In Gray's home it had gone on unchecked toward the same tragedy, but in Marjorie's the thrifty, quiet force of her mother's hand had been in power, and in the little girl the same force was plain. Her father was a Pendleton of the Pendletons, too, but the same gentle force had, without curb or check-rein, so guided him that while he lived he led proudly with never a suspicion that he was being led. And since the death of Gray's mother and Marjorie's father each that was left had been faithful to the partner gone, and in spite of prediction and gossip, the common neighborhood prophecy had remained unfulfilled.
A mile farther onward, the face of the land on each side changed suddenly and sharply and became park-like. Not a ploughed acre was visible, no tree-top was shattered, no broken boughs hung down. The worm fence disappeared and neat white lines flashed divisions of pastures, it seemed, for miles. A great amphitheatrical red barn sat on every little hill or a great red rectangular tobacco barn. A huge dairy was building of brick. Paddocks and stables were everywhere, macadamized roads ran from the main highway through the fields, and on the highest hill visible stood a great villa--a colossal architectural stranger in the land--and Burnham was driving by a row of neat red cottages, strangers, too, in the land. In the old Stonewall neighborhood that Burnham had left the gradual depopulation around old Hiram left him almost as alone as his pioneer grandfather had been, and the home of the small farmers about him had been filled by the tobacco tenant. From the big villa emanated a similar force with a similar tendency, but old Hiram, compared with old Morton Sanders, was as a slow fire to a lightning-bolt. Sanders was from the East, had unlimited wealth, and loved race-horses. Purchasing a farm for them, the Saxon virus in his Kentucky blood for land had gotten hold of him, and he, too, had started depopulating the country; only where old Hiram bought roods, he bought acres; and where Hiram bagged the small farmer for game, Sanders gunned for the aristocrat as well. It was for Sanders that Colonel Pendleton had gone to the mountains long ago to gobble coal lands. It was to him that the roof over little Jason's head and the earth under his feet had been sold, and the school-master smiled a little bitterly when he turned at last into a gate and drove toward a stately old home in the midst of ancient cedars, for he was thinking of the little mountaineer and of the letter St. Hilda had sent him years ago.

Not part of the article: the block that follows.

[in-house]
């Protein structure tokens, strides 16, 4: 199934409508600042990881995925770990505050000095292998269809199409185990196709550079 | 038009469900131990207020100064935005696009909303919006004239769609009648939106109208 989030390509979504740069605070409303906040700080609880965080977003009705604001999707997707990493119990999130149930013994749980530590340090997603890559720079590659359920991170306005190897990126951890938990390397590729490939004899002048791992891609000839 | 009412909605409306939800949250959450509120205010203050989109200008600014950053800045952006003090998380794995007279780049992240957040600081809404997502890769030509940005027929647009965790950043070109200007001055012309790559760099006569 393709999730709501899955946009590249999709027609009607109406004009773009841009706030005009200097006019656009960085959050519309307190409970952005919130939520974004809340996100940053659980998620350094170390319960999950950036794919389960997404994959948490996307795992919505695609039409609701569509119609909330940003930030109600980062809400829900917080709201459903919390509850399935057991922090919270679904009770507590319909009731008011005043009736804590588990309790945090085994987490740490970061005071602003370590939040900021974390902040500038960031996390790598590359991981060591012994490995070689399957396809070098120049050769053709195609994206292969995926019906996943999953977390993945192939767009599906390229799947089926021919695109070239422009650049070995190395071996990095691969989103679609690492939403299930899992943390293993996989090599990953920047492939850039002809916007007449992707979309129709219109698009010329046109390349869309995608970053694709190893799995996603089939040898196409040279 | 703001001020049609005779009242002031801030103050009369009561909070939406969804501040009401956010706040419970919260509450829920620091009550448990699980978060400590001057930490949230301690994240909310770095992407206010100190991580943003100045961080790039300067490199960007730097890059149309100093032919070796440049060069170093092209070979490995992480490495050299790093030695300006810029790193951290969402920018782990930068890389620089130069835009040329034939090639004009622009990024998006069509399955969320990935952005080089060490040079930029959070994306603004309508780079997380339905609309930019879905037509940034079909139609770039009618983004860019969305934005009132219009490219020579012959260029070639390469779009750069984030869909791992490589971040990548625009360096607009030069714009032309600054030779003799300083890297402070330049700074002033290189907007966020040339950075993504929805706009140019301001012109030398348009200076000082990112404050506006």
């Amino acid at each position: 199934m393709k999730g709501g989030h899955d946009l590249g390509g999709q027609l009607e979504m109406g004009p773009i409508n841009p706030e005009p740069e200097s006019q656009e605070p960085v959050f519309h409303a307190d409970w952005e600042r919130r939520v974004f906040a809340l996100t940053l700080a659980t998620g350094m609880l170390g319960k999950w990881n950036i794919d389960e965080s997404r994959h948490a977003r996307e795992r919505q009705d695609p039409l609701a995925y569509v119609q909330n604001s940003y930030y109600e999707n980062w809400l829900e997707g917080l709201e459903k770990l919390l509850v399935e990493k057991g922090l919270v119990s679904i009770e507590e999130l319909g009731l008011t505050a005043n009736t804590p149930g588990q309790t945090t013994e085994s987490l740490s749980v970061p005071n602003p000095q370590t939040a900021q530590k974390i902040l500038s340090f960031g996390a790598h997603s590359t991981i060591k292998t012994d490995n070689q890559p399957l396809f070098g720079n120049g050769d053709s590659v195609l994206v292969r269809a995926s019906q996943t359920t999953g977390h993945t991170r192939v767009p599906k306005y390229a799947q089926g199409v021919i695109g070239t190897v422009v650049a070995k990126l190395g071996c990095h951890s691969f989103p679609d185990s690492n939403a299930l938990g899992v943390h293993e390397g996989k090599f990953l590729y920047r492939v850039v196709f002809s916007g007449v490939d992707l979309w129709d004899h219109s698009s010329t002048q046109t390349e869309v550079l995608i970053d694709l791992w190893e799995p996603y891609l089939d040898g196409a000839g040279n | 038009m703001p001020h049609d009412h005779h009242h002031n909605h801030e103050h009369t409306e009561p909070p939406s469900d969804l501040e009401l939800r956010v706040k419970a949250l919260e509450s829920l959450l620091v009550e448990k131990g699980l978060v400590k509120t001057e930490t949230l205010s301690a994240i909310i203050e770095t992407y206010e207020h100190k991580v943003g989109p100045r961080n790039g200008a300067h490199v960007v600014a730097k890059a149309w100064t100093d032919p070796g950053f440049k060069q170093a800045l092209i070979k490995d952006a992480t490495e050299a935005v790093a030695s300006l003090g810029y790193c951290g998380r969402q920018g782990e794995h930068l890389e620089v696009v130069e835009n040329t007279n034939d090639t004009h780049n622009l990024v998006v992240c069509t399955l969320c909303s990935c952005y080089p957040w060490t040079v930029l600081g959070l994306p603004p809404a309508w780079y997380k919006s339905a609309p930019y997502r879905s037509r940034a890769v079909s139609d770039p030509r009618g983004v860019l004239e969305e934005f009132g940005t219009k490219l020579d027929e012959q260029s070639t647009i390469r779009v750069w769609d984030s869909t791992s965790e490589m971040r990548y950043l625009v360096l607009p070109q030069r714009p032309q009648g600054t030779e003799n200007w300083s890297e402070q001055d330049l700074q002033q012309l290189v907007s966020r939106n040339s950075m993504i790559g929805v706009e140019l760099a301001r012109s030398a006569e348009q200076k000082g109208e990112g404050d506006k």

"Jason has come back," she wrote, "to learn some way o' gittin' his land back.'"
For the school-master's reflections during his long drive had not been wholly impersonal. With his own family there had been the same change, the same passing, the workings of the same force in the same remorseless way, and to him, too, the same doom had come. The home to which he was driving had been his, but it was Morton Sanders's now. His brother lived there as manager of Sanders's flocks, herds, and acres, and in the house of his fathers the school-master now paid his own brother for his board.